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Heavy Hives filled with flow now on the move thanks a lot. this will be a great christmas gift for pops


#1

Thank you Thank you Thank you. My husband loves the bees but as he is getting older he has a hard time lifting the hives. now he will be able to get back into his secret love of bees. and the honey . may god bless you over and over


#2

G’day @karel_thome, I hate to be a party pooper, how is he going to lift the sometimes heavy honey super in order to frequently check on the brood?


#3

Jeff is right.
You need to look in the brood box every week during “the season”


#4

Hi Karel,

One idea for making the movement of the boxes easier might be using two medium boxes together for the brood, and instead of ‘supering’ (putting the deep box with the flow frames on top of the brood) he could ‘nadir’ (put the deep box with the flow frames underneath the brood).

It is a less common way to arrange a hive but the bees will go for it if you set it up that way and then he could check the brood from the top more easily without lifting.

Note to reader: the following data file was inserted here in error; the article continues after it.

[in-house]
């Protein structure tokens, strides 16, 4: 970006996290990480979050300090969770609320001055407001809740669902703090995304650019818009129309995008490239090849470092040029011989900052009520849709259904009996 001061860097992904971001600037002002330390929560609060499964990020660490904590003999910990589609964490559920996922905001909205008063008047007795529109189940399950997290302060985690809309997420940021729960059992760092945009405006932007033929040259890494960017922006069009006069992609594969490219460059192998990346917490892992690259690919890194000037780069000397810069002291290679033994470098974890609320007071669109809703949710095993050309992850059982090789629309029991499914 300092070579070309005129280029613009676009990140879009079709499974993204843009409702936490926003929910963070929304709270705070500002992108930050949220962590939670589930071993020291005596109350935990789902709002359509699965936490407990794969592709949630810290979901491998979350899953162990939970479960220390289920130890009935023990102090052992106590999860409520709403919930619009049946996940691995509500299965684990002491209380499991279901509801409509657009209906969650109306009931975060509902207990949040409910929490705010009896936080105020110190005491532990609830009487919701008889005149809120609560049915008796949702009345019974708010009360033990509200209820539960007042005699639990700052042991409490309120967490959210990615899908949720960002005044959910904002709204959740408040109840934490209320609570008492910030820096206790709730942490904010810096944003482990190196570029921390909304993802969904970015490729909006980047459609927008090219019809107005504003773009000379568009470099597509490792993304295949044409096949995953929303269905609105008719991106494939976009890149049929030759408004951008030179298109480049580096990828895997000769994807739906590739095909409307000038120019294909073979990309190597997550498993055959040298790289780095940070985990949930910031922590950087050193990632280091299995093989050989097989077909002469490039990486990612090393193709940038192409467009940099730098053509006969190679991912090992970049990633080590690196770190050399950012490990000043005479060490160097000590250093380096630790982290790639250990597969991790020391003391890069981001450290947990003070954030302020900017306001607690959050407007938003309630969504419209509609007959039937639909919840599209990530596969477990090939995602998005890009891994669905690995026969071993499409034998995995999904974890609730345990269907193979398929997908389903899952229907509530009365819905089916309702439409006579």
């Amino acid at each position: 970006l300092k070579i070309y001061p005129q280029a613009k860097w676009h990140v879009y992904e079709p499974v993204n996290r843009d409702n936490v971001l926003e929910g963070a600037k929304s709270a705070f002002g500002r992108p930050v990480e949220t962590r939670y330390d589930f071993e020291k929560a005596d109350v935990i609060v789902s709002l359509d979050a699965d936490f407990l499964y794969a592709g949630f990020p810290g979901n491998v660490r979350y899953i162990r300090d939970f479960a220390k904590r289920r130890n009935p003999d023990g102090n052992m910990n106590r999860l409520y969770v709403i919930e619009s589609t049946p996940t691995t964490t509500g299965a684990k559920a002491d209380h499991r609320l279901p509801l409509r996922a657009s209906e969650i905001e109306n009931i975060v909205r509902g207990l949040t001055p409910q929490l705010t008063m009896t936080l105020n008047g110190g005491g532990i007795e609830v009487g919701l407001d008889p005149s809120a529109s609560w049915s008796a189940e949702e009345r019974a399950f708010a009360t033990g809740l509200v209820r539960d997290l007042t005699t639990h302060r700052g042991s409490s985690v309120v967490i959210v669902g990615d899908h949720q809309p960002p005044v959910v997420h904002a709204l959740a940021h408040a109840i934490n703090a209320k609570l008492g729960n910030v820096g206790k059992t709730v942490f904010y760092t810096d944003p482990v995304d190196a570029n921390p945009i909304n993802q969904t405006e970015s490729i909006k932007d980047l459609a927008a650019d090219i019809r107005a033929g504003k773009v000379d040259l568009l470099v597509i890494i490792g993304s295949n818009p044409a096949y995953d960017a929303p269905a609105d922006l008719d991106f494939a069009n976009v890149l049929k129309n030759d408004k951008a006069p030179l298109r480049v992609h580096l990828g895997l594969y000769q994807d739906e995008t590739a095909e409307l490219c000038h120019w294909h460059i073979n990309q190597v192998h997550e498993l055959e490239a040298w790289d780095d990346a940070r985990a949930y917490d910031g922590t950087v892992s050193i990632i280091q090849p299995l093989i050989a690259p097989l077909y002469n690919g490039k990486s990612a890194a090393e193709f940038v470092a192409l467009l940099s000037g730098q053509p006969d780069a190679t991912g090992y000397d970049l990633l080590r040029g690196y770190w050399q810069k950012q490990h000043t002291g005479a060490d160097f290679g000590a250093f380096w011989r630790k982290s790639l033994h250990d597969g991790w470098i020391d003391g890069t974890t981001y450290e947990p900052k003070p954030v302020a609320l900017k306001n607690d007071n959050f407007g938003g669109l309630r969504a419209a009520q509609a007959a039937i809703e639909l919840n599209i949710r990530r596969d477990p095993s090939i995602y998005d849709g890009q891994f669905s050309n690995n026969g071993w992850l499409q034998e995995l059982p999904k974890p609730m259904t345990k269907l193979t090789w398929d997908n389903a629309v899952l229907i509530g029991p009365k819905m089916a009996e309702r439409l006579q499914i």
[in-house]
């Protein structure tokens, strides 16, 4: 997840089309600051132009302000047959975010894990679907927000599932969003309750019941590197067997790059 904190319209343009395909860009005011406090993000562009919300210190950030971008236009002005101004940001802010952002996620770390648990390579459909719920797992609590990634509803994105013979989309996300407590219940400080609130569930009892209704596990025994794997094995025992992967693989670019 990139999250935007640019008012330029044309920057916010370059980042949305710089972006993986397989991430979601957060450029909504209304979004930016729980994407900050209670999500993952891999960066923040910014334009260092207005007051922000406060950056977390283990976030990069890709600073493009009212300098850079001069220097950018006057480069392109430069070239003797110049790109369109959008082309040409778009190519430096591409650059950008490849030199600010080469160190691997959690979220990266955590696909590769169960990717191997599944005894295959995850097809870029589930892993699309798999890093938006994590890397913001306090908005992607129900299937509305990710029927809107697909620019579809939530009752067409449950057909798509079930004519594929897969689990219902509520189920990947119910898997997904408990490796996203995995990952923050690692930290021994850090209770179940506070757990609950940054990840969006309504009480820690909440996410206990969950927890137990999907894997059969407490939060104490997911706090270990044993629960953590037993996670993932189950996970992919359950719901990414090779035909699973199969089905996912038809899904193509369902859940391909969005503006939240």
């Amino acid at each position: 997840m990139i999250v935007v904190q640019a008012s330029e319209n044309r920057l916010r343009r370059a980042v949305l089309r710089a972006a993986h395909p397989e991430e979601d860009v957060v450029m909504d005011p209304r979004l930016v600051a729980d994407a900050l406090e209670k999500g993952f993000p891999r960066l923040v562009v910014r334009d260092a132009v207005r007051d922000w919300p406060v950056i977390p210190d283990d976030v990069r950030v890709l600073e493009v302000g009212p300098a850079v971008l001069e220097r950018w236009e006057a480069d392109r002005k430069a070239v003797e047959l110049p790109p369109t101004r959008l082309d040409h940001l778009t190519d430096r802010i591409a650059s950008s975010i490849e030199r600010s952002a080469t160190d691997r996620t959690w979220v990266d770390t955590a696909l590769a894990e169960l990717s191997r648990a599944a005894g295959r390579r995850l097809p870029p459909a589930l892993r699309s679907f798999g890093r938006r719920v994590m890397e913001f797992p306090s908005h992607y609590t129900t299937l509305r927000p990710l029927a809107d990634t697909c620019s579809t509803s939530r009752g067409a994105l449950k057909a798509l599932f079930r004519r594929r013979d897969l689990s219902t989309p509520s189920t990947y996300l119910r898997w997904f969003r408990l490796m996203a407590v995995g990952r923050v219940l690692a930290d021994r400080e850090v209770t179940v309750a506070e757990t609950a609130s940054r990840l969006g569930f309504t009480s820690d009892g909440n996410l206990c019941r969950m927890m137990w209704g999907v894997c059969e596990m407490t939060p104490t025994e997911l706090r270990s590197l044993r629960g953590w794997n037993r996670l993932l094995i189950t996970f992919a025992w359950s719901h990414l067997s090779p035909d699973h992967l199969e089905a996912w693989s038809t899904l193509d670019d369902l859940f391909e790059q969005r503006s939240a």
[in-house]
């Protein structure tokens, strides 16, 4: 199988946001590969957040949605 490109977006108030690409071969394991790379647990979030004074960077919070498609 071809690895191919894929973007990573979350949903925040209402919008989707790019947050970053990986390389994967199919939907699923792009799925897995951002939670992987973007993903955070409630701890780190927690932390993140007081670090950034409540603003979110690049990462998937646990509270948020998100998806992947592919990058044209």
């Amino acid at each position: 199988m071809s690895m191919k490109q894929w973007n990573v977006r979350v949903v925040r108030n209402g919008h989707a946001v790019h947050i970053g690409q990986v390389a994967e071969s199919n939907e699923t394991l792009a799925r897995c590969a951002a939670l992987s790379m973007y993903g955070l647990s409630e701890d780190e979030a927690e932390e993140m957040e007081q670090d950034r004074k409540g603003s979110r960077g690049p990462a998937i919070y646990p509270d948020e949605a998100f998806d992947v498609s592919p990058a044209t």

When he was going to harvest honey he would have the mediums to shift when he wanted to check the fill on the flows, but ver all it would entail MUCH less lifting of honey weighted boxes.

Also, there are some very clever ideas for ‘hive lifts’ which allow you to use leverage to get into the hive. Someone here on the forum posted info about building one. Maybe someone with better recall than I will remember where that info was and post a link. (hint, hint ; -)

He might also consider using a top bar hive where there would not have to be any stacking at all and he could access all of the frames easily. The top bar hives have a bigger footprint, but offer an advantage in the weight area!


#5

@karel_thome Using a top bar hive would help - you can modify a Flow frame for top bar but would need an oblong TBH not the traditional with inward sloping wedge bottom - you would need to get it made unless you are good with carpentry - they are not difficult to build.

The reason for the inward slope is to help with rain run off but if you over hang the roof sufficiently that can be over come - most bee hives have straight walls so it is really not a problem just protect the wood like any other hive if you build it oblong

here is a pattern for one:-
http://horizontalhive.com/how-to-build/long-langstroth-plans.shtml


#6

Hi Dee, I’m finding that if I do a proper preemptive swarm control measure, I’m not needing to check on the brood for another 4-5 weeks. The advantage of this type of swarm control is: #1 your not checking on the brood on a weekly basis. #2 the colony is still strong enough to produce honey. #3 Your keeping your brood combs fresh. & #4 Your making extra colonies.


#7

Thank goodness for grandsons


#8

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#9

That as well Dexter…